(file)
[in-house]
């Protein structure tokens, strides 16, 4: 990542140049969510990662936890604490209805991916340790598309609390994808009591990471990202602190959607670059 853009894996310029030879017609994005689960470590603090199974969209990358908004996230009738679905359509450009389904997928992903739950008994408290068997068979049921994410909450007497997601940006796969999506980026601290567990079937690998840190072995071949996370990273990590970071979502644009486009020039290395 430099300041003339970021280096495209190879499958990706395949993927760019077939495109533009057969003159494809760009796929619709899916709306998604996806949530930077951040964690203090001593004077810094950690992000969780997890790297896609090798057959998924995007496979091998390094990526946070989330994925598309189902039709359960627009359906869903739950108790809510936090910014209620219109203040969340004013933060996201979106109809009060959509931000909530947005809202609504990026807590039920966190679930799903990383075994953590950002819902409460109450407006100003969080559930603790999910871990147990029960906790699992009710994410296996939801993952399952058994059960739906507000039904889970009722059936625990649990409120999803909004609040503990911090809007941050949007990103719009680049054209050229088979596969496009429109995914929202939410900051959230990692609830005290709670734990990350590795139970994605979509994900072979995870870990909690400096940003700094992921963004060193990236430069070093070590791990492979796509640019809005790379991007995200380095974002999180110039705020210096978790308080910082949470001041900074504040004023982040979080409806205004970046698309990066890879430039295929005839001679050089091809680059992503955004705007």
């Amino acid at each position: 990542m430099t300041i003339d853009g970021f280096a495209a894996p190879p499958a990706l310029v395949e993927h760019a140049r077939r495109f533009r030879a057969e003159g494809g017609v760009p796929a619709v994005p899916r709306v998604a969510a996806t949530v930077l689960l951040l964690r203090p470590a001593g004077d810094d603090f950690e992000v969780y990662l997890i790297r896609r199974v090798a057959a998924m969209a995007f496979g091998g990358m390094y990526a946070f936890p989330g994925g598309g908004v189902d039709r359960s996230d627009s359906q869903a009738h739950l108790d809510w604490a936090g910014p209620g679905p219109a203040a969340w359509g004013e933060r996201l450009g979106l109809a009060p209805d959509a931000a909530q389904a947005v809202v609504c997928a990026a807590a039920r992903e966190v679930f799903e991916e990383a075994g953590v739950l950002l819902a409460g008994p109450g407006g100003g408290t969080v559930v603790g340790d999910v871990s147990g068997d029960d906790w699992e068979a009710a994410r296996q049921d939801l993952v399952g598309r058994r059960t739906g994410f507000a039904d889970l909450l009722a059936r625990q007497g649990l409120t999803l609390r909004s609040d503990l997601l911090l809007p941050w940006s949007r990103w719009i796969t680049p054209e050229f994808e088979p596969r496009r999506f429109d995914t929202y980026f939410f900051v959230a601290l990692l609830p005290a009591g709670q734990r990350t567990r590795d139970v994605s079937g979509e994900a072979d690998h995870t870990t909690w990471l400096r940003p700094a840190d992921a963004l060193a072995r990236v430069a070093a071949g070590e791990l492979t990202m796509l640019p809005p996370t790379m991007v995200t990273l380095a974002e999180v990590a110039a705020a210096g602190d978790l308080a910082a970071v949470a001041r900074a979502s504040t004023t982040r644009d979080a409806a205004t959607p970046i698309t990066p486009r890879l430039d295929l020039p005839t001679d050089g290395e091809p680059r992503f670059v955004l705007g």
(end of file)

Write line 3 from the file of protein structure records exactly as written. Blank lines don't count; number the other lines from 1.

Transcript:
């Amino acid at each position: 990542m430099t300041i003339d853009g970021f280096a495209a894996p190879p499958a990706l310029v395949e993927h760019a140049r077939r495109f533009r030879a057969e003159g494809g017609v760009p796929a619709v994005p899916r709306v998604a969510a996806t949530v930077l689960l951040l964690r203090p470590a001593g004077d810094d603090f950690e992000v969780y990662l997890i790297r896609r199974v090798a057959a998924m969209a995007f496979g091998g990358m390094y990526a946070f936890p989330g994925g598309g908004v189902d039709r359960s996230d627009s359906q869903a009738h739950l108790d809510w604490a936090g910014p209620g679905p219109a203040a969340w359509g004013e933060r996201l450009g979106l109809a009060p209805d959509a931000a909530q389904a947005v809202v609504c997928a990026a807590a039920r992903e966190v679930f799903e991916e990383a075994g953590v739950l950002l819902a409460g008994p109450g407006g100003g408290t969080v559930v603790g340790d999910v871990s147990g068997d029960d906790w699992e068979a009710a994410r296996q049921d939801l993952v399952g598309r058994r059960t739906g994410f507000a039904d889970l909450l009722a059936r625990q007497g649990l409120t999803l609390r909004s609040d503990l997601l911090l809007p941050w940006s949007r990103w719009i796969t680049p054209e050229f994808e088979p596969r496009r999506f429109d995914t929202y980026f939410f900051v959230a601290l990692l609830p005290a009591g709670q734990r990350t567990r590795d139970v994605s079937g979509e994900a072979d690998h995870t870990t909690w990471l400096r940003p700094a840190d992921a963004l060193a072995r990236v430069a070093a071949g070590e791990l492979t990202m796509l640019p809005p996370t790379m991007v995200t990273l380095a974002e999180v990590a110039a705020a210096g602190d978790l308080a910082a970071v949470a001041r900074a979502s504040t004023t982040r644009d979080a409806a205004t959607p970046i698309t990066p486009r890879l430039d295929l020039p005839t001679d050089g290395e091809p680059r992503f670059v955004l705007g």